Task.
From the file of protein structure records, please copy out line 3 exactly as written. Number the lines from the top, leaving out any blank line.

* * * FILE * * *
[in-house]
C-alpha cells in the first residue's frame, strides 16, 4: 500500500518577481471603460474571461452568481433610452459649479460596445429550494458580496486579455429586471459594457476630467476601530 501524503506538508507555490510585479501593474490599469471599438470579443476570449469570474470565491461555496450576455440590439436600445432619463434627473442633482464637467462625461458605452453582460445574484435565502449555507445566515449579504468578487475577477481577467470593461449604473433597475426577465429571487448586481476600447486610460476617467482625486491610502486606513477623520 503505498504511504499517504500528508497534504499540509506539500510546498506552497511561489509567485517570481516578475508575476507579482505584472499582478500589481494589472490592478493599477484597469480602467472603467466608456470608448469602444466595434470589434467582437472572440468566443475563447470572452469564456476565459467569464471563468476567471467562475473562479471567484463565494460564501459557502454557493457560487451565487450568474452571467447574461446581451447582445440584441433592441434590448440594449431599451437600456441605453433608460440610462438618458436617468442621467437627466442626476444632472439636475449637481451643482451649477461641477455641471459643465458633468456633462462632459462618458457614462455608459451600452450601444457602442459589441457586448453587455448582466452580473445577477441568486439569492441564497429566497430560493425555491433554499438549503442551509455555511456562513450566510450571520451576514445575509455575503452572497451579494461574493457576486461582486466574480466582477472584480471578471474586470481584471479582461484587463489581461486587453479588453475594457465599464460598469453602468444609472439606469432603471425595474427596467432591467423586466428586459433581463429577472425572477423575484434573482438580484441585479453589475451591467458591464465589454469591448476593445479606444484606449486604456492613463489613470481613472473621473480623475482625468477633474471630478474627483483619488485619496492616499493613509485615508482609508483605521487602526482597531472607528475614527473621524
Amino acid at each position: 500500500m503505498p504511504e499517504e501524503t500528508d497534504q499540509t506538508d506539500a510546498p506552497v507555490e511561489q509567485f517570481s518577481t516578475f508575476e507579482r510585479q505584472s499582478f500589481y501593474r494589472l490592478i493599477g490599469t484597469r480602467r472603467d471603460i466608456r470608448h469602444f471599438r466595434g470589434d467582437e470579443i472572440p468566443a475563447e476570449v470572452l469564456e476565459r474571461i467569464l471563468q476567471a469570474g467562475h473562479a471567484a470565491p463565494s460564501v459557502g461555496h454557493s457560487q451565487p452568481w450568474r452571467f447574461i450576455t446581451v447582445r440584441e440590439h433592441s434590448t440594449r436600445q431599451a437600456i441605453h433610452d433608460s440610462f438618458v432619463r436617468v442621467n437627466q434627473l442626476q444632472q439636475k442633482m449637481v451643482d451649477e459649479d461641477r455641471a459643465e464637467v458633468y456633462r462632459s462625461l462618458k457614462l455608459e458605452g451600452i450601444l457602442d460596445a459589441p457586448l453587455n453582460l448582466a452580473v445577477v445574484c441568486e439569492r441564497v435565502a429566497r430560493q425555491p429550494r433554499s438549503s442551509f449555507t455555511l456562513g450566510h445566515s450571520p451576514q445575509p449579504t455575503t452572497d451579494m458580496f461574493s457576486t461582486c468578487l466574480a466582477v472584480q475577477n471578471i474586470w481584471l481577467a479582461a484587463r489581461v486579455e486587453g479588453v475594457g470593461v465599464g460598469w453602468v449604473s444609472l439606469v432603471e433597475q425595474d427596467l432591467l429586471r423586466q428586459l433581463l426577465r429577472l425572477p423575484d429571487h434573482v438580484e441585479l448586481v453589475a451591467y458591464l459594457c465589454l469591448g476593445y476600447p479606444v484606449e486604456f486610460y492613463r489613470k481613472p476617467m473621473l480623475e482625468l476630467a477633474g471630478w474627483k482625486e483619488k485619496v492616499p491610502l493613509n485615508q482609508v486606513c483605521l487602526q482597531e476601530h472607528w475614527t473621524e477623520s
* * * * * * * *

Amino acid at each position: 500500500m503505498p504511504e499517504e501524503t500528508d497534504q499540509t506538508d506539500a510546498p506552497v507555490e511561489q509567485f517570481s518577481t516578475f508575476e507579482r510585479q505584472s499582478f500589481y501593474r494589472l490592478i493599477g490599469t484597469r480602467r472603467d471603460i466608456r470608448h469602444f471599438r466595434g470589434d467582437e470579443i472572440p468566443a475563447e476570449v470572452l469564456e476565459r474571461i467569464l471563468q476567471a469570474g467562475h473562479a471567484a470565491p463565494s460564501v459557502g461555496h454557493s457560487q451565487p452568481w450568474r452571467f447574461i450576455t446581451v447582445r440584441e440590439h433592441s434590448t440594449r436600445q431599451a437600456i441605453h433610452d433608460s440610462f438618458v432619463r436617468v442621467n437627466q434627473l442626476q444632472q439636475k442633482m449637481v451643482d451649477e459649479d461641477r455641471a459643465e464637467v458633468y456633462r462632459s462625461l462618458k457614462l455608459e458605452g451600452i450601444l457602442d460596445a459589441p457586448l453587455n453582460l448582466a452580473v445577477v445574484c441568486e439569492r441564497v435565502a429566497r430560493q425555491p429550494r433554499s438549503s442551509f449555507t455555511l456562513g450566510h445566515s450571520p451576514q445575509p449579504t455575503t452572497d451579494m458580496f461574493s457576486t461582486c468578487l466574480a466582477v472584480q475577477n471578471i474586470w481584471l481577467a479582461a484587463r489581461v486579455e486587453g479588453v475594457g470593461v465599464g460598469w453602468v449604473s444609472l439606469v432603471e433597475q425595474d427596467l432591467l429586471r423586466q428586459l433581463l426577465r429577472l425572477p423575484d429571487h434573482v438580484e441585479l448586481v453589475a451591467y458591464l459594457c465589454l469591448g476593445y476600447p479606444v484606449e486604456f486610460y492613463r489613470k481613472p476617467m473621473l480623475e482625468l476630467a477633474g471630478w474627483k482625486e483619488k485619496v492616499p491610502l493613509n485615508q482609508v486606513c483605521l487602526q482597531e476601530h472607528w475614527t473621524e477623520s